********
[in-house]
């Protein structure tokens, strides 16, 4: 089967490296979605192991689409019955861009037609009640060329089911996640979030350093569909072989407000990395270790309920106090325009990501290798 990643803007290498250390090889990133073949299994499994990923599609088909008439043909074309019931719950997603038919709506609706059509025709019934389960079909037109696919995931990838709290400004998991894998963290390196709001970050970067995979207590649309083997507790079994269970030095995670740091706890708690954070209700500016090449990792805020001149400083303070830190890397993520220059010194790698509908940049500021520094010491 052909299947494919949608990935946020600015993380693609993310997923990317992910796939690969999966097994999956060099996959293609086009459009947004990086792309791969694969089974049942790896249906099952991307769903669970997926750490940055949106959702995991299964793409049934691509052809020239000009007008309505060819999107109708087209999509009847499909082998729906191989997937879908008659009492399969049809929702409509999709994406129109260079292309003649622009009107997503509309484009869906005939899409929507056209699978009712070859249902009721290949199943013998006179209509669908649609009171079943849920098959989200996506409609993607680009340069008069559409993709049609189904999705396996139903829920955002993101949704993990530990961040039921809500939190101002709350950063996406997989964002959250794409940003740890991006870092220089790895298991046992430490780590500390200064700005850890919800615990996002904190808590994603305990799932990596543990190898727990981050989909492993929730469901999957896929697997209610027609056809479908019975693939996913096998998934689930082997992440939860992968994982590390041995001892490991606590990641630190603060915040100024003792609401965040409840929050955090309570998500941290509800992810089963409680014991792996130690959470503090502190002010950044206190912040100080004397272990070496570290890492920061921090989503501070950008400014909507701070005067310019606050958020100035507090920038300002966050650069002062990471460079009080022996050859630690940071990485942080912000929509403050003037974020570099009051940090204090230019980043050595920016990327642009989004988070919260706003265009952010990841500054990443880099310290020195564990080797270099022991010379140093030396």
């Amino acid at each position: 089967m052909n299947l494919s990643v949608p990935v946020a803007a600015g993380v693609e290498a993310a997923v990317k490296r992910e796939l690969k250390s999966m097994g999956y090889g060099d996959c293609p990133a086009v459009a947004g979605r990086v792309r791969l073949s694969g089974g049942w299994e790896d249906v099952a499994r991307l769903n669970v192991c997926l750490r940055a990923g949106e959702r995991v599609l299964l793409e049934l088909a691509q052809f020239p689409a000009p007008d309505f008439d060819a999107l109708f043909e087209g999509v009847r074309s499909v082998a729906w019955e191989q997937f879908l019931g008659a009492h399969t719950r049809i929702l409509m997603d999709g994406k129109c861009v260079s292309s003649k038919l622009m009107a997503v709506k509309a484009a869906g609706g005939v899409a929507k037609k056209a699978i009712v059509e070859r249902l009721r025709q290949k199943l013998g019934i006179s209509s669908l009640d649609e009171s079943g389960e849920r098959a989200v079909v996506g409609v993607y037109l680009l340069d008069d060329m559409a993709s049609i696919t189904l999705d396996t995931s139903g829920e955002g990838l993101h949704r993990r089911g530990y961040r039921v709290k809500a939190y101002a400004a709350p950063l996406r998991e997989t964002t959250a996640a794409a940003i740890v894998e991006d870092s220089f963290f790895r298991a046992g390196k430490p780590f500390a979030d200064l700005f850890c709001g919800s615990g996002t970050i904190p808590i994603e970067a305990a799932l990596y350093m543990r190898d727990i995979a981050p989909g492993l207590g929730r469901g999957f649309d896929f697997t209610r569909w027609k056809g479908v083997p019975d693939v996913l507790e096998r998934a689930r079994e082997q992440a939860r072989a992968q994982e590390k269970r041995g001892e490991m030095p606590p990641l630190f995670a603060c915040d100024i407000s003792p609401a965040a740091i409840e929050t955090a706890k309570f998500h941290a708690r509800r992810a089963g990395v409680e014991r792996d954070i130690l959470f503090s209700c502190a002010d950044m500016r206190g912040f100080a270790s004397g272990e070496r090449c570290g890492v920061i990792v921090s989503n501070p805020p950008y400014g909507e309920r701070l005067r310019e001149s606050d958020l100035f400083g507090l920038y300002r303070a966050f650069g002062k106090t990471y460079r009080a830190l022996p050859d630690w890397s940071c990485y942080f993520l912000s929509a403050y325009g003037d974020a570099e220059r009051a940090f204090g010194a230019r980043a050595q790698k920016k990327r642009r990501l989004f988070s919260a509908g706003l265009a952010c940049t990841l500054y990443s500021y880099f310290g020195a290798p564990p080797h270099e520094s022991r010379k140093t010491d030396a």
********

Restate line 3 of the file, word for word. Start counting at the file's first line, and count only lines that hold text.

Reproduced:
């Amino acid at each position: 089967m052909n299947l494919s990643v949608p990935v946020a803007a600015g993380v693609e290498a993310a997923v990317k490296r992910e796939l690969k250390s999966m097994g999956y090889g060099d996959c293609p990133a086009v459009a947004g979605r990086v792309r791969l073949s694969g089974g049942w299994e790896d249906v099952a499994r991307l769903n669970v192991c997926l750490r940055a990923g949106e959702r995991v599609l299964l793409e049934l088909a691509q052809f020239p689409a000009p007008d309505f008439d060819a999107l109708f043909e087209g999509v009847r074309s499909v082998a729906w019955e191989q997937f879908l019931g008659a009492h399969t719950r049809i929702l409509m997603d999709g994406k129109c861009v260079s292309s003649k038919l622009m009107a997503v709506k509309a484009a869906g609706g005939v899409a929507k037609k056209a699978i009712v059509e070859r249902l009721r025709q290949k199943l013998g019934i006179s209509s669908l009640d649609e009171s079943g389960e849920r098959a989200v079909v996506g409609v993607y037109l680009l340069d008069d060329m559409a993709s049609i696919t189904l999705d396996t995931s139903g829920e955002g990838l993101h949704r993990r089911g530990y961040r039921v709290k809500a939190y101002a400004a709350p950063l996406r998991e997989t964002t959250a996640a794409a940003i740890v894998e991006d870092s220089f963290f790895r298991a046992g390196k430490p780590f500390a979030d200064l700005f850890c709001g919800s615990g996002t970050i904190p808590i994603e970067a305990a799932l990596y350093m543990r190898d727990i995979a981050p989909g492993l207590g929730r469901g999957f649309d896929f697997t209610r569909w027609k056809g479908v083997p019975d693939v996913l507790e096998r998934a689930r079994e082997q992440a939860r072989a992968q994982e590390k269970r041995g001892e490991m030095p606590p990641l630190f995670a603060c915040d100024i407000s003792p609401a965040a740091i409840e929050t955090a706890k309570f998500h941290a708690r509800r992810a089963g990395v409680e014991r792996d954070i130690l959470f503090s209700c502190a002010d950044m500016r206190g912040f100080a270790s004397g272990e070496r090449c570290g890492v920061i990792v921090s989503n501070p805020p950008y400014g909507e309920r701070l005067r310019e001149s606050d958020l100035f400083g507090l920038y300002r303070a966050f650069g002062k106090t990471y460079r009080a830190l022996p050859d630690w890397s940071c990485y942080f993520l912000s929509a403050y325009g003037d974020a570099e220059r009051a940090f204090g010194a230019r980043a050595q790698k920016k990327r642009r990501l989004f988070s919260a509908g706003l265009a952010c940049t990841l500054y990443s500021y880099f310290g020195a290798p564990p080797h270099e520094s022991r010379k140093t010491d030396a």